Philippines: puppets, and those who pull the strings
Written by: (Contributed) on 4 September 2020
It forms part of a wider US strategy to engage countries as allies across the region in an anti-China coalition; the Philippine drama rests upon Pentagon planning to re-include the country in US regional military and security provision.
Australia has been drawn into US plans and has been assigned a role within the Philippines.
A recent report from the Philippines drew attention to what were described as 'pro-US factions within the government of Rodrigo Duterte' who were challenging the president, long regarded as responsible for having 'repeatedly shown his antipathy for the Philippines' old alliance and desire to force closer links with Beijing'. (1)
Shortly after his election victory in 2016, President Duterte announced 'the Philippines would pursue an independent foreign policy. (2) His administration then scaled back military exercises with the US, threatened to end Visiting Forces Agreements with the US and increased trade links with China, which were considered more important than long-time alliances which did not primarily benefit the Philippines. (3)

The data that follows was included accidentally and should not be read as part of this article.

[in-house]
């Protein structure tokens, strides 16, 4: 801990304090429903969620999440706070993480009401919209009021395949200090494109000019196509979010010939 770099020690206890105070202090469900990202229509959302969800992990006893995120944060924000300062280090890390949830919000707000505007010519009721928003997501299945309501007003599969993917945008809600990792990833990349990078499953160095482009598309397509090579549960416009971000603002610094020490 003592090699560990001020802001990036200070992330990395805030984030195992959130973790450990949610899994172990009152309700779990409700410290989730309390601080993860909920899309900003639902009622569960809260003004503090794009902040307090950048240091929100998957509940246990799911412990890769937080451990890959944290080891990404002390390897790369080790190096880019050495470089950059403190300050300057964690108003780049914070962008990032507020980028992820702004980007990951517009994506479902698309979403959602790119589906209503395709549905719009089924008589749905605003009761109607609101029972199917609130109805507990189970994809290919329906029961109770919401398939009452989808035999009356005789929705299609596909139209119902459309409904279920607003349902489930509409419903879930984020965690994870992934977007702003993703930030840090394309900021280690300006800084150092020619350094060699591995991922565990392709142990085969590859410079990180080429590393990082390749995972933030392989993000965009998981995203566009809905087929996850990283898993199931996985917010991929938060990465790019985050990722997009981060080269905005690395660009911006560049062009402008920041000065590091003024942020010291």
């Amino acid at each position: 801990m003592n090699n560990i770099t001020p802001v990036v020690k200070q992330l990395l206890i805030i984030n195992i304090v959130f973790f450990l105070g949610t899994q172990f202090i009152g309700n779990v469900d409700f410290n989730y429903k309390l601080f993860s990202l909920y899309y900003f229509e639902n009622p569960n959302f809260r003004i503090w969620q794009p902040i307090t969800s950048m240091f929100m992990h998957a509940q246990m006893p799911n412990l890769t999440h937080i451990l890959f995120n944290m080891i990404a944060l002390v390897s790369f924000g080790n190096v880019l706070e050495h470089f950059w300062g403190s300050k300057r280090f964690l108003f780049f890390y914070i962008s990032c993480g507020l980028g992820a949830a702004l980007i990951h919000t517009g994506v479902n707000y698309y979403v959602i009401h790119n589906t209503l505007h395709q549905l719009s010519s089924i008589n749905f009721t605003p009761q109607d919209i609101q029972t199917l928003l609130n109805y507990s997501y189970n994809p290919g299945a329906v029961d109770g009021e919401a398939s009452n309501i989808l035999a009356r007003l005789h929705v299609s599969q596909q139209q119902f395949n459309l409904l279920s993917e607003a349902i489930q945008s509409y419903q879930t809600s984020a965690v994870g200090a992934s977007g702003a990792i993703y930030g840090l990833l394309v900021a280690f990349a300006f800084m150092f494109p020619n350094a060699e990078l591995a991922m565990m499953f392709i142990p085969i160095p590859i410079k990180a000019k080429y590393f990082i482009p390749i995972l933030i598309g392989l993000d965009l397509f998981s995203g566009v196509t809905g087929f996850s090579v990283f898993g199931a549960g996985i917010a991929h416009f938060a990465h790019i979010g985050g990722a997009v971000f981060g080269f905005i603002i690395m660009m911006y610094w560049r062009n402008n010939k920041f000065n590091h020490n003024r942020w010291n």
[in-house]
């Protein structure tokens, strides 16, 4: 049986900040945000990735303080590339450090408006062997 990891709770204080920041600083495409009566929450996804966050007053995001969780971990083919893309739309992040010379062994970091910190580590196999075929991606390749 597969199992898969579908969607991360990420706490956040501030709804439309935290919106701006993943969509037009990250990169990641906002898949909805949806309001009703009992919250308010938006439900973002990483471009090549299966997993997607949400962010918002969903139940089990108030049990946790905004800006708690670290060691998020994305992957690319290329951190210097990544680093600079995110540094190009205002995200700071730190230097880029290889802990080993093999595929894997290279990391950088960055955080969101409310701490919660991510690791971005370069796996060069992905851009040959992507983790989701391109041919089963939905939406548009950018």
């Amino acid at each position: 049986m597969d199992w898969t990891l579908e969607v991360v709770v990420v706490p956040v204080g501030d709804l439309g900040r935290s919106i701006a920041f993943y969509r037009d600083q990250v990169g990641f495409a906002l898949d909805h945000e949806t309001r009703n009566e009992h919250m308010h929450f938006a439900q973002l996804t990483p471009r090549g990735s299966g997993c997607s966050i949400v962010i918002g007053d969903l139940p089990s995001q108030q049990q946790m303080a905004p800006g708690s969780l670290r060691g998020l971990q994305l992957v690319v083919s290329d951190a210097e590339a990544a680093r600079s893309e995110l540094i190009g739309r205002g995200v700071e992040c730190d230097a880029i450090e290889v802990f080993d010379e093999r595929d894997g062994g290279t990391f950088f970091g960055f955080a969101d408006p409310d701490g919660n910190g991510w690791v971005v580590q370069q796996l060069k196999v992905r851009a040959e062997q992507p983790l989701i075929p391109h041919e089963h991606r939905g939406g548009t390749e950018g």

It has resulted in tense diplomatic relations between the Philippines and US, which historically, relied upon the former as a major military hub for regional operations. The Philippines is strategically-placed on the arc from Pine Gap, central Australia, which swings from Diego Garcia in the Indian Ocean and Guam in Micronesia, both major hubs for US intelligence-gathering and military operations.
Duterte’s vacillations between the US and China make him unreliable to the US. “While Duterte’s puppetry to US imperialism is determined by his greed for power and his desire to be secure from the threat of ouster, his puppetry to China is mainly determined by his greed for lucre and desire to avail of the opportunities for quick money from high interest loans and overpriced infrastructure and other contracts in dealing with China well as from expanded drug smuggling and distribution in collaboration with criminal Chinese triads,” says the Philippines Communist Party Chairperson Jose Maria Sison.
It is, therefore, no coincidence to find that following the establishment of a Pentagon-based Special China Strategy Group which has been responsible for upgrading simulations for real-war scenarios, construction of US facilities inside existing Philippine military bases took place. (4) The US facilities, which remain highly secretive and off-limits to Philippine citizens, were greeted with apprehension; it was noted in a mainstream publication that 'the ultimate and real purpose of US bases within Philippine bases remains unclear'. (5)